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April 26, 2018 1:53 pm

Guardian Op-Ed Amplifies Rhetoric of Antisemitic Campaign Against ADL

avatar by Petra Marquardt-Bigman

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The Guardian newspaper’s London office. Photo: Wikimedia Commons.

After two African-Americans were arrested at a Philadelphia Starbucks because they didn’t order anything while waiting for a friend, the company tried to calm the ensuing outcry by vowing to provide anti-bias training to all its employees. But Starbucks’ decision to turn to America’s oldest Jewish anti-racist group — the Anti-Defamation League (ADL) — for advice on the training, has upset some prominent “progressives.”

Women’s March co-chair Tamika Mallory took to social media to complain that Starbucks “is NOT serious about doing right by BLACK people” because the company “enlisted the Anti-Defamation League to build their anti-bias training,” even though the ADL “is CONSTANTLY attacking black and brown people.”

Mallory’s hostility to the ADL is not all that surprising, given that she has the greatest admiration for Nation of Islam leader Louis Farrakhan, whom the ADL has described as “the leading antisemite in America.”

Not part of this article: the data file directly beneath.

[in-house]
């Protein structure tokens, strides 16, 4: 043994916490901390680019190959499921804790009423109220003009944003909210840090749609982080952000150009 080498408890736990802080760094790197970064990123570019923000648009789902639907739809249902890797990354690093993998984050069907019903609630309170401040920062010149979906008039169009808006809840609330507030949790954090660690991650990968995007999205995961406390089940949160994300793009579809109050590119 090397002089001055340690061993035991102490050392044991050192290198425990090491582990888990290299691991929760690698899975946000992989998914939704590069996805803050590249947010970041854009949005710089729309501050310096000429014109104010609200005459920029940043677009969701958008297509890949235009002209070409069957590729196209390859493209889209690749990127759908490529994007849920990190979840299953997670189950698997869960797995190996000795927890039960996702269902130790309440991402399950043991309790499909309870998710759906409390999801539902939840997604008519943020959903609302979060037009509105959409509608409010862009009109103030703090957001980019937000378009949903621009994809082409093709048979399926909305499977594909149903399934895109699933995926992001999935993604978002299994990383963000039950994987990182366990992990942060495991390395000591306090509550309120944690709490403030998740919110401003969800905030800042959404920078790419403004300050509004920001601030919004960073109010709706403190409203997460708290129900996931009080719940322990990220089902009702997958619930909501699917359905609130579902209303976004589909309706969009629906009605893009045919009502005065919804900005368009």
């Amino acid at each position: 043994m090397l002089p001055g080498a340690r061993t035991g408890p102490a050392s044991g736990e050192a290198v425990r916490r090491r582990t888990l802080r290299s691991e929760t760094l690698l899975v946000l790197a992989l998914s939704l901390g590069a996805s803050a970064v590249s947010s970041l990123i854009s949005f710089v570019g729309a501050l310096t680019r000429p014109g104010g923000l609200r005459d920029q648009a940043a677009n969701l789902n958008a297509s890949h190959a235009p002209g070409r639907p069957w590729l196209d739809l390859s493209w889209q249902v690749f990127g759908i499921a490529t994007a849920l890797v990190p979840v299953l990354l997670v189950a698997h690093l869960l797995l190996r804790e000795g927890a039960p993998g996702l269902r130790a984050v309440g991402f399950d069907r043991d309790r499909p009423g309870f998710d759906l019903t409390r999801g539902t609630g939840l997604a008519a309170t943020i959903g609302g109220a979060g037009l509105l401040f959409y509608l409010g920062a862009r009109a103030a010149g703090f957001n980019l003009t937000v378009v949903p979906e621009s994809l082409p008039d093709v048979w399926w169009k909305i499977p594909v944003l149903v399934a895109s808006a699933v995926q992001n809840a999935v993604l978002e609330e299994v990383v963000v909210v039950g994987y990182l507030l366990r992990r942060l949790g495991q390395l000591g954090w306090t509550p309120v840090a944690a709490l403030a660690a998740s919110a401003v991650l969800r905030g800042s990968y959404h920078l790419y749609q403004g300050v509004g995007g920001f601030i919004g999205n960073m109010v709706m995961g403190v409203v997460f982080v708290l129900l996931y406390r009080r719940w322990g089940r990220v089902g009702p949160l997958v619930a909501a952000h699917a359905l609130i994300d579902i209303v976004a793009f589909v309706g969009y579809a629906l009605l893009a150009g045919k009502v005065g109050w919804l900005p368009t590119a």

But Mallory could be sure to get support from her fellow Women’s March co-chair (and Farrakhan fan) Linda Sarsour, who has advertised her intense dislike of the ADL for years on social media. Just a few weeks ago, Sarsour viciously attacked the ADL for criticizing Hamas’ role in the Gaza protests.

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As far as Sarsour was concerned, criticizing Hamas meant that the ADL was “dust[ing] off their favorite playbook ‘ways to justify murder.’” Sarsour made clear that she didn’t think much of “liberals who work with them [i.e. the ADL] or who quote their statistics and research.” She even declared: “I definitely don’t care for Muslim-American organizations who choose to work with ADL, an organization that has always been clearly anti-Arab, anti-Palestinian, and has worked to undermine our communities for decades.”

So it was perhaps all but inevitable that The Guardian would provide a platform to amplify this campaign against the ADL. The paper’s oped “Why Starbucks shouldn’t be praised for its misguided racism workshops” garnered more than 10,000 Facebook shares. It was written by Hina Tai, who is Associate Director of Research at The Islamic Monthly. She also happens to be an ardent supporter of the BDS movement.

Tai started by arguing that it was important to distinguish between manifestations of “implicit” and “explicit” bias, and she quickly worked her way up to a sweeping condemnation of “implicit bias workshops,” which she rejected as “nothing more than a neoliberal PR stunt for both corporations attempting to avoid legal liability, and race organizations seeking to be solutions and funding-oriented.”